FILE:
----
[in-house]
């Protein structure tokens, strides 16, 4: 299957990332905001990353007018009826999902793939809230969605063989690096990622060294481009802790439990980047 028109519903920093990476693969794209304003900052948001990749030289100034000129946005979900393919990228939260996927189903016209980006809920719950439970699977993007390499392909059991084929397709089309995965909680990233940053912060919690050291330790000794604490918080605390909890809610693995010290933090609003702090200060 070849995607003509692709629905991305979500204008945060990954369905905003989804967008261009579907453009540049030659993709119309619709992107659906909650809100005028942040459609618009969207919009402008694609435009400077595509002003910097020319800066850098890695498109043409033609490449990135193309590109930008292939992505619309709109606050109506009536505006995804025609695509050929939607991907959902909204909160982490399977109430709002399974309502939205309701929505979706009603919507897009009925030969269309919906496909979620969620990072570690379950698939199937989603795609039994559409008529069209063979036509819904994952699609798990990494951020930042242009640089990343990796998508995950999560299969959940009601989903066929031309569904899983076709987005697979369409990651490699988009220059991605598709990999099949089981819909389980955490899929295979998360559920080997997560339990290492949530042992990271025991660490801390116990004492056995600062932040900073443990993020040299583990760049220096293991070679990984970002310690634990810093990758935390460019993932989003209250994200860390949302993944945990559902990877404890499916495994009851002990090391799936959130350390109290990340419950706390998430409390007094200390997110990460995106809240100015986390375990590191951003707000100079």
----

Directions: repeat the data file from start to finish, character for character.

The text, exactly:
[in-house]
């Protein structure tokens, strides 16, 4: 299957990332905001990353007018009826999902793939809230969605063989690096990622060294481009802790439990980047 028109519903920093990476693969794209304003900052948001990749030289100034000129946005979900393919990228939260996927189903016209980006809920719950439970699977993007390499392909059991084929397709089309995965909680990233940053912060919690050291330790000794604490918080605390909890809610693995010290933090609003702090200060 070849995607003509692709629905991305979500204008945060990954369905905003989804967008261009579907453009540049030659993709119309619709992107659906909650809100005028942040459609618009969207919009402008694609435009400077595509002003910097020319800066850098890695498109043409033609490449990135193309590109930008292939992505619309709109606050109506009536505006995804025609695509050929939607991907959902909204909160982490399977109430709002399974309502939205309701929505979706009603919507897009009925030969269309919906496909979620969620990072570690379950698939199937989603795609039994559409008529069209063979036509819904994952699609798990990494951020930042242009640089990343990796998508995950999560299969959940009601989903066929031309569904899983076709987005697979369409990651490699988009220059991605598709990999099949089981819909389980955490899929295979998360559920080997997560339990290492949530042992990271025991660490801390116990004492056995600062932040900073443990993020040299583990760049220096293991070679990984970002310690634990810093990758935390460019993932989003209250994200860390949302993944945990559902990877404890499916495994009851002990090391799936959130350390109290990340419950706390998430409390007094200390997110990460995106809240100015986390375990590191951003707000100079």